Large-volume air sample system for measuring 34S∕32S isotope ratio of carbonyl sulfide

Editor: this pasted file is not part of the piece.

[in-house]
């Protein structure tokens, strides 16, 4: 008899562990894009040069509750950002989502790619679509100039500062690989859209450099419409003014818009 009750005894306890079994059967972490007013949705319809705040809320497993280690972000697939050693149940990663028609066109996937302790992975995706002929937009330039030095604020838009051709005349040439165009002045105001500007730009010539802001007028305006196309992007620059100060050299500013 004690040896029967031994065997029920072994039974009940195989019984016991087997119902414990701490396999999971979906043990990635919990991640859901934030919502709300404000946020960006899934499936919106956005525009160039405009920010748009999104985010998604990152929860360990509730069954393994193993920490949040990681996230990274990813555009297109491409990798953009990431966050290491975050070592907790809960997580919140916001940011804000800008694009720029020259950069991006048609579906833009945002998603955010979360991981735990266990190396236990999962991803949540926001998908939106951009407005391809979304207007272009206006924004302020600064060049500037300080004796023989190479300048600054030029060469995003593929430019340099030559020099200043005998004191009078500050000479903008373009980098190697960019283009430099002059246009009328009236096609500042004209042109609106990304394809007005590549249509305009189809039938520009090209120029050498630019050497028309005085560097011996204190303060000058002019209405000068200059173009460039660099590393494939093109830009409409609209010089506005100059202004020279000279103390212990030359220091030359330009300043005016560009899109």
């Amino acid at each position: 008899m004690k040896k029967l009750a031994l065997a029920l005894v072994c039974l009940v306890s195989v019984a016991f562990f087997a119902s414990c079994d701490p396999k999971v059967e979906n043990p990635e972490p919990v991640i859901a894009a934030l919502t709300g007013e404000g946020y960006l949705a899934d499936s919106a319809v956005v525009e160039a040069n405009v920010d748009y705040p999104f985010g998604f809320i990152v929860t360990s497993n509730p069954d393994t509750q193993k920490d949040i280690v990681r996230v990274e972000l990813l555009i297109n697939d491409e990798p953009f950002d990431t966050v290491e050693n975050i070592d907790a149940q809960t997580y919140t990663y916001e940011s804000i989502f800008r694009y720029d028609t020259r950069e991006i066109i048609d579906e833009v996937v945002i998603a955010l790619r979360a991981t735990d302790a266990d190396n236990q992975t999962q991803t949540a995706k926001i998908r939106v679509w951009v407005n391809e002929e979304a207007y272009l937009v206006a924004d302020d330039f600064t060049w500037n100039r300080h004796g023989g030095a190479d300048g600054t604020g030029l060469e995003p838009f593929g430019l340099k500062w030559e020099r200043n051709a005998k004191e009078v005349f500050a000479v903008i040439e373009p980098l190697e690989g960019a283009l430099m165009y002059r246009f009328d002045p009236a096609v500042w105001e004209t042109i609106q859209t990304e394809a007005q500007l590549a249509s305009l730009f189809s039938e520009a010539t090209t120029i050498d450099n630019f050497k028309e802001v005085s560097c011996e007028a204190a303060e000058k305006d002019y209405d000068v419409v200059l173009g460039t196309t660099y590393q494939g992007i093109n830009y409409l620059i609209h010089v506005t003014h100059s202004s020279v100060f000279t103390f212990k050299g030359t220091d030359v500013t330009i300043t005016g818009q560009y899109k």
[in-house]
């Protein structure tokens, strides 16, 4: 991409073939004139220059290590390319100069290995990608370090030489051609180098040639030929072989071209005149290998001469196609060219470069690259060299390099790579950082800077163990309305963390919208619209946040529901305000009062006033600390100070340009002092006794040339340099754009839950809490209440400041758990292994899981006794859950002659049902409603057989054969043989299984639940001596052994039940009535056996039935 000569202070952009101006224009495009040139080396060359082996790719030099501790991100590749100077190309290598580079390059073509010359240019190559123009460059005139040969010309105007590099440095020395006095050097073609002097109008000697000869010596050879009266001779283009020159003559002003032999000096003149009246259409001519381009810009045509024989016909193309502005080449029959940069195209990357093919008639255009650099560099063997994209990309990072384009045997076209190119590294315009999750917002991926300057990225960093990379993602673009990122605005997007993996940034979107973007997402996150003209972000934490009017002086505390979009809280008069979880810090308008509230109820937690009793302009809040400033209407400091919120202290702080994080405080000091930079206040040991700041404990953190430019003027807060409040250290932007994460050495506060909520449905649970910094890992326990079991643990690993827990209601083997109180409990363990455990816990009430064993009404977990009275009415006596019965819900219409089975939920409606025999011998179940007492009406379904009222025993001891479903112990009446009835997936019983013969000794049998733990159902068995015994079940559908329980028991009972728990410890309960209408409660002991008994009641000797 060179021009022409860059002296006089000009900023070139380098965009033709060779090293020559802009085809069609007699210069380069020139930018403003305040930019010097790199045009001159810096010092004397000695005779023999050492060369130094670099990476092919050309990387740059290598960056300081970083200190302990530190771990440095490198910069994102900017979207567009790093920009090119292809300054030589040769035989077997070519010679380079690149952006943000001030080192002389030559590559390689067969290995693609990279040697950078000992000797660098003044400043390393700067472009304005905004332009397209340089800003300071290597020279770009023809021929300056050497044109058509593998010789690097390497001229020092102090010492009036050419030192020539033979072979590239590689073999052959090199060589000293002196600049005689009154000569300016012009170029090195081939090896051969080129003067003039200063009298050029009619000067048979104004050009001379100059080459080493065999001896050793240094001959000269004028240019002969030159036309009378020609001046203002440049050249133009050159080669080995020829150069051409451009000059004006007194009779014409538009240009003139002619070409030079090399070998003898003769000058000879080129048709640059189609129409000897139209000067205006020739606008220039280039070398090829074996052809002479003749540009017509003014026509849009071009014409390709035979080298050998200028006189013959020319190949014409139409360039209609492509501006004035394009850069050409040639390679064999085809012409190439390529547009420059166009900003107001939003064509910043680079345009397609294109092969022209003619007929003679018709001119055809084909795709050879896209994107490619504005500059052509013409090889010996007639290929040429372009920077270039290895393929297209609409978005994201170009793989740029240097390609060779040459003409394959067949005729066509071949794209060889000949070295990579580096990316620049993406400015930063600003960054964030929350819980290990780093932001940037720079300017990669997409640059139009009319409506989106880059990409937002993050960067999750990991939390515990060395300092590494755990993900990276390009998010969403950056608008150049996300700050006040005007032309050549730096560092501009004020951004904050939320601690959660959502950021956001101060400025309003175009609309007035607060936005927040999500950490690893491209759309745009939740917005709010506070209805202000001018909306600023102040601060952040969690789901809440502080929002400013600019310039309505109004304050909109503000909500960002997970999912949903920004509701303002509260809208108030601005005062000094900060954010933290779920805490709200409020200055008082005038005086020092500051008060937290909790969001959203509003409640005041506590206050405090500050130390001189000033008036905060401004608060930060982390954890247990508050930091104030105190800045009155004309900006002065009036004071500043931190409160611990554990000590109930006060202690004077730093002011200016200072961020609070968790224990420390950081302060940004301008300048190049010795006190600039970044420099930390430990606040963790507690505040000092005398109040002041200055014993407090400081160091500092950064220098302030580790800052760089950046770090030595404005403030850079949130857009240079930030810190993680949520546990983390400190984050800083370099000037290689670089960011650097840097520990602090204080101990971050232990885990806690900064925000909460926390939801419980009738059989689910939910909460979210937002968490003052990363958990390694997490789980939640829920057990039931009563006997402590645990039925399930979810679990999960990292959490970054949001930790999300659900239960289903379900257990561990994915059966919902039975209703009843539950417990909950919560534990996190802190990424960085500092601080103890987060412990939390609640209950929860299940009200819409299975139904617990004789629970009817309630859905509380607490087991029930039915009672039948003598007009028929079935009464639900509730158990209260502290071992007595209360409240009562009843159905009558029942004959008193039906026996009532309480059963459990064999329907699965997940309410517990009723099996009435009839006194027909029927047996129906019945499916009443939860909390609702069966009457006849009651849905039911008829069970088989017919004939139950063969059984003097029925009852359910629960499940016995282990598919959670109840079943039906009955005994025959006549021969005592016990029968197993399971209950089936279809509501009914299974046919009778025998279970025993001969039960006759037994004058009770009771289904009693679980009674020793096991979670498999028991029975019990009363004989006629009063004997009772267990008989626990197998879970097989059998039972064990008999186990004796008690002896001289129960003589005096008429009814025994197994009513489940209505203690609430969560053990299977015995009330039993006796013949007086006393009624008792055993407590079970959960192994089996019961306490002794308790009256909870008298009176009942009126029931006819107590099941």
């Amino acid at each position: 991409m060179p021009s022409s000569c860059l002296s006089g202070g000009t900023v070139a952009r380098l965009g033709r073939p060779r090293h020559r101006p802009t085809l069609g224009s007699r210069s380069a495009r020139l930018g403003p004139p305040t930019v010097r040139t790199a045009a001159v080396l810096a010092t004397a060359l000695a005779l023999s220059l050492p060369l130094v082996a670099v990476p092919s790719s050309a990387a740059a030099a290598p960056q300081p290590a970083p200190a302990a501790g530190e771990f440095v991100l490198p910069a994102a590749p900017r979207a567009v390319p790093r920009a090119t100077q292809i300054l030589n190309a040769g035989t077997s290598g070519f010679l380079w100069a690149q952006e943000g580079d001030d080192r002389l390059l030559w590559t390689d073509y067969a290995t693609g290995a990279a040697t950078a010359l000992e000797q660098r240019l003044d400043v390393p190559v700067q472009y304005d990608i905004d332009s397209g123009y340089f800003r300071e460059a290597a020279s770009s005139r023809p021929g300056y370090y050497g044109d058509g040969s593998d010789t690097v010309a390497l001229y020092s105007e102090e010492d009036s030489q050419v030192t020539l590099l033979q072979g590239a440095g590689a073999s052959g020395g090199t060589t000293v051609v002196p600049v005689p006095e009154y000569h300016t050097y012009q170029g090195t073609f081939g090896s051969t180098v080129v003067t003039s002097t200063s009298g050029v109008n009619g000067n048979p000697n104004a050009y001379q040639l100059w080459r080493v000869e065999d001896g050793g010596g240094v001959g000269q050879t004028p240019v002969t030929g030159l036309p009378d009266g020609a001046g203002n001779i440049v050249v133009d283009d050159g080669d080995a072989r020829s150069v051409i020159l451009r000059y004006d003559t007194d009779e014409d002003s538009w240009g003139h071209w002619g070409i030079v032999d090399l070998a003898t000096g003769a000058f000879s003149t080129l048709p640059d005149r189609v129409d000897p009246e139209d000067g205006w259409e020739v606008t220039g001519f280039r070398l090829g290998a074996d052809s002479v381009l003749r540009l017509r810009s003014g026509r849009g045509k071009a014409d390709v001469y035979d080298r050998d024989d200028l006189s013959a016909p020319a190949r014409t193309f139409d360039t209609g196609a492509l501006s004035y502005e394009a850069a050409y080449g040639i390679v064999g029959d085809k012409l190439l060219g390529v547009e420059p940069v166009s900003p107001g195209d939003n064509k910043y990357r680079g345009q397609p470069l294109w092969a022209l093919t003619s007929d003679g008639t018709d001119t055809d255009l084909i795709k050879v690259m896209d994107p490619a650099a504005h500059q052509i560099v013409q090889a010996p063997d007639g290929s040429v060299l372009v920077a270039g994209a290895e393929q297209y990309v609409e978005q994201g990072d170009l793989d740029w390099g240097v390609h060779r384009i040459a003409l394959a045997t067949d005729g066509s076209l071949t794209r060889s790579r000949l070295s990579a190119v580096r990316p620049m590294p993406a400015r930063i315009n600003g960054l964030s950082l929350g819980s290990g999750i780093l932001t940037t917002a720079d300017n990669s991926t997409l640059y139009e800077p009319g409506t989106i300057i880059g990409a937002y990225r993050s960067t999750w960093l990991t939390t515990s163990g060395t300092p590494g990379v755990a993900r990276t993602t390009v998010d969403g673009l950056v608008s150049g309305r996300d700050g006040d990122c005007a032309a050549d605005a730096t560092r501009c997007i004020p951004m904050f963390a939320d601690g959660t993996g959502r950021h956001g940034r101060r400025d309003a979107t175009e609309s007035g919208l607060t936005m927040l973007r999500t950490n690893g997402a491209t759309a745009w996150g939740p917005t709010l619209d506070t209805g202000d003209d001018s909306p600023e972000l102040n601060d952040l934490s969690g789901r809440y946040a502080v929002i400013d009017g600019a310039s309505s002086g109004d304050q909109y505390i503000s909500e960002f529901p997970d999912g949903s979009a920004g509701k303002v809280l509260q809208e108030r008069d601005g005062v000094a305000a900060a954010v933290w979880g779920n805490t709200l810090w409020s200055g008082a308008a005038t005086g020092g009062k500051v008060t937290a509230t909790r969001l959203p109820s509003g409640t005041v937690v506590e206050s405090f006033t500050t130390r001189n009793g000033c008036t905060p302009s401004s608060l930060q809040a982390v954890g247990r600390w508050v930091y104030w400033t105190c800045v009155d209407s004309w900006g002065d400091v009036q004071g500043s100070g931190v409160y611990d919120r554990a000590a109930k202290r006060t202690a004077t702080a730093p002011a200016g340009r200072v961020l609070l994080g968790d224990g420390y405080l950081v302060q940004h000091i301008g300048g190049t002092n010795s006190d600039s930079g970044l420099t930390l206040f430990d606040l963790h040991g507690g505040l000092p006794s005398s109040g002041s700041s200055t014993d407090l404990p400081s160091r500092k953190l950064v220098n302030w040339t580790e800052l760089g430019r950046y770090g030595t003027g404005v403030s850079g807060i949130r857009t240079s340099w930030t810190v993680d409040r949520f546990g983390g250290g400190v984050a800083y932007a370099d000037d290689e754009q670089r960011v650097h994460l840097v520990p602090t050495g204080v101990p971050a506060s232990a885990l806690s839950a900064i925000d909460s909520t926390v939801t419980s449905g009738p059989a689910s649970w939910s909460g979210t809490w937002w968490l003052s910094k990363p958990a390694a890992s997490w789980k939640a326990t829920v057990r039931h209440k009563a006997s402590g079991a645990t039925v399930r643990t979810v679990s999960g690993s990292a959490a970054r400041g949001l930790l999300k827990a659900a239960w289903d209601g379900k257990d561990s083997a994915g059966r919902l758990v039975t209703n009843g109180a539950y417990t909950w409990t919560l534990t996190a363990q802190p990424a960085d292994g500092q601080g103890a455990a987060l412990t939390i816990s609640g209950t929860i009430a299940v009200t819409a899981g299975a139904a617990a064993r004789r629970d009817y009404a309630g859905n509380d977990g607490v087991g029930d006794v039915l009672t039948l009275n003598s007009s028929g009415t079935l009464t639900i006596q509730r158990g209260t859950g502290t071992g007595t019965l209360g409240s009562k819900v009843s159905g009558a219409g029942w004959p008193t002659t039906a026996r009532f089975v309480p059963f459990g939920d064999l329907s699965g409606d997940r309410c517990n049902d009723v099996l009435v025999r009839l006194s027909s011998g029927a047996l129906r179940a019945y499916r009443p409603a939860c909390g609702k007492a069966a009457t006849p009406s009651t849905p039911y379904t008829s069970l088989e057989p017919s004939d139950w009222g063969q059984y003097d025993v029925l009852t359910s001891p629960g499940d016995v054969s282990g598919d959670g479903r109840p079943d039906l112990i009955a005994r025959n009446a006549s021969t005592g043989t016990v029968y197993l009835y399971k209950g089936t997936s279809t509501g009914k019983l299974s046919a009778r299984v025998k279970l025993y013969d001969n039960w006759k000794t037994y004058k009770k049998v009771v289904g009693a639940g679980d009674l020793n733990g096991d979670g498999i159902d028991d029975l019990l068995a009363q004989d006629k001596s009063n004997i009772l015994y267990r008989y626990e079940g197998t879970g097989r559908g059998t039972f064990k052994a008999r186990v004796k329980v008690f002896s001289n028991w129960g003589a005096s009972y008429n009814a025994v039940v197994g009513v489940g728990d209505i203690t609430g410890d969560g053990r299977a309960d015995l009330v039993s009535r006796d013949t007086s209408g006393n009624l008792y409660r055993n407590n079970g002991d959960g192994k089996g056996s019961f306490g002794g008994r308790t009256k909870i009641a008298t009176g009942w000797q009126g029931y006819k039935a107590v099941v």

Knowledge related to sulfur isotope ratios of carbonyl sulfide (OCS or COS), the most abundant atmospheric sulfur species, remains scarce. An earlier method developed for sulfur isotopic analysis for OCS using S+ fragmentation by an isotope ratio mass spectrometer is inapplicable for ambient air samples because of the large samples required (approx. 500 L of 500 pmol mol−1 OCS). To overcome this difficulty, herein we present a new sampling system for collecting approximately 10 nmol of OCS from ambient air coupled with a purification system. Salient system features are (i) accommodation of samples up to 500 L (approx. 10 nmol) of air at 5 L min−1; (ii) portability of adsorption tubes (1∕4 in. (0.64 cm) outer diameter, 17.5 cm length, approximately 1.4 cm3 volume) for preserving the OCS amount and δ34S(OCS) values at −80 ∘C for up to 90 days and 14 days; and (iii) purification OCS from other compounds such as CO2. We tested the OCS collection efficiency of the systems and sulfur isotopic fractionation during sampling. Results show precision (1σ) of δ34S(OCS) values as 0.4 ‰ for overall procedures during measurements for atmospheric samples. Additionally, this report presents diurnal variation of δ34S(OCS) values collected from ambient air at the Suzukakedai campus of the Tokyo Institute of Technology located in Yokohama, Japan. The observed OCS concentrations and δ34S(OCS) values were, respectively, 447–520 pmol mol−1 and from 10.4 ‰ to 10.7 ‰ with a lack of diurnal variation. The observed δ34S(OCS) values in ambient air differed greatly from previously reported values of δ34S(OCS) = (4.9±0.3) ‰ for compressed air collected at Kawasaki, Japan, presumably because of degradation of OCS in cylinders and collection processes for that sample. The difference of atmospheric δ34S(OCS) values between 10.5 ‰ in Japan (this study) and ∼13 ‰ recently reported in Israel or the Canary Islands indicates that spatial and temporal variation of δ34S(OCS) values is expected due to a link between anthropogenic activities and OCS cycles. The system presented herein is useful for application of δ34S(OCS) for investigation of OCS sources and sinks in the troposphere to elucidate its cycle.